December 14th, 1825, a date Russia experienced its “first liberal revolution”. After the death of Tsar, Alexander I, intellectuals and former military men, revolutionaries known as the Decembrists attempted to overthrow the recent established reign of Nicholas I. This was the first attempt at overthrowing the absolute royal power in modern Russian history. Unfortunately for these men, the attempts failed and the revolt was suppressed by Nicholas I’s army, leading to deaths, arrests, the execution of five of its leaders, and the exile of more than one hundred men to Siberia. Divided into secret societies throughout the Russian Empire, the northern society led by Sergei Trubetskoy, and the southern society, led by Paul Pestel; the Decembrists had one main philosophy, fight for the complete abolition of serfdom, the only way to drive Russia’s economic and social progress. In regard to the Decembrist revolution of 1825, this paper will argue that although these revolutionaries weren’t successful in achieving their goal of overthrowing autocratic rule in Russia, their ambitions and beliefs towards socio-political national reforms; based on liberal and egalitarian western ideals towards the creation of a modern capitalist society along with national prosperity were not in vain. Although their failure was due mostly in part the failed unity between its societies, the Decembrist revolution and mentality stimulated political agitation and opened way for future revolutionary activities in the Russian empire.
In order to understand the Decembrists mentality, it is important to understand the political and economic climate of the Russian empire in the early 19th century. Tsar Alexander I rose to power in 1801 with a motivation to end serfdom and drive political reform. Unfortunately, the young Tsar was not able to commit to his priorities. Although there was the implementation of laws which prohibited the sale of serfs in open markets, in reality; “a few bills were passed which tended to restrict serfdom, yet in some respects serfdom was even expanded, as the Law of 1804 and the Manifesto of 1810 indicate.”The Law of 1804 permitted merchants to buy serfs, but with land only, and the Manifesto of 1810 granted merchants the right to buy land from the state with peasants on it.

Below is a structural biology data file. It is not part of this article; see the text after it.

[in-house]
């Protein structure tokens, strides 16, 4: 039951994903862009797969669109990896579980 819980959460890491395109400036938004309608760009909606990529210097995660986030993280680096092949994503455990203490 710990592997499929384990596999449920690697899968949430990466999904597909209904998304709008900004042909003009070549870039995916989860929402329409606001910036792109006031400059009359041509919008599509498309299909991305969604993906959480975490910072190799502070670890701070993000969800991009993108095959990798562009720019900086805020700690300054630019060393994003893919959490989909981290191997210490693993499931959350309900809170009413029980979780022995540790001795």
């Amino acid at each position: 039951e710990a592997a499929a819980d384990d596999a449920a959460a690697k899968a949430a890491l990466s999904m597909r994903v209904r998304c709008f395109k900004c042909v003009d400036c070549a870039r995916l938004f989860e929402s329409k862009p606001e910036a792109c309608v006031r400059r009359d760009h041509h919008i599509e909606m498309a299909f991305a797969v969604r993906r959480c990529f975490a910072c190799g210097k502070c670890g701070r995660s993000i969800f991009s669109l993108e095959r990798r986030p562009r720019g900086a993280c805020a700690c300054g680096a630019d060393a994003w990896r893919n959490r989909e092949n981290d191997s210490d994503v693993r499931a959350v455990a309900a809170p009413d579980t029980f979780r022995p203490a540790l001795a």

Despite Alexander’s failed attempt to end serfdom in Russia, the country was faced with an extreme high national deficit resulting in an accumulated debt, the army was in precarious conditions and in desperate need of reform, and the industry, which depended heavily on serf labor, was developing in a semi-feudal matter and proved inadequate for the drive towards industrialization. “This resulted in the formation of a class composed of laborers who might be called industrial serfs as distinguished from agricultural serfs- a class unknown in Western Europe.”In other words, the country was nearly bankrupt and Alexander’s decision to go to war against France and Napoleon only worsened this situation.
Following Russia’s liberation of Paris and victory in the Napoleonic wars of 1812-1814, the mentality of many Russians began to change. A growth of liberal ideas began to emerge, especially among the younger generation and also among the soldiers, those who were present in the regiments alongside Alexander and witnessed first hand the liberal western way of life in France. “At a time when throughout the Western world people were seeking to adjust themselves to post-Napoleonic reaction, in Russia there was growing up a generation kindred in spirit to that which, a score of years earlier, had made the French Revolution.” Among these young men was Pavel Pestel, who would later become leader of the Southern Society, and Muraviov-Apostol, who was to become one of the founders of the “Union of Salvation”, the backbone of the Decembrist movement.
Another liberal trend that began to emerge in Russia was Masonry and Masonic lodges. It first appeared in Russia in...
Bibliography: Masour, Anatole Gregory, “The First Russian Revolution 1825, the Decembrist Movement”, Stanford University Press, 1937.
Zetlin, Mikhail Osipovich, “The Decembrists”, International Universities Press, New York, 1958.
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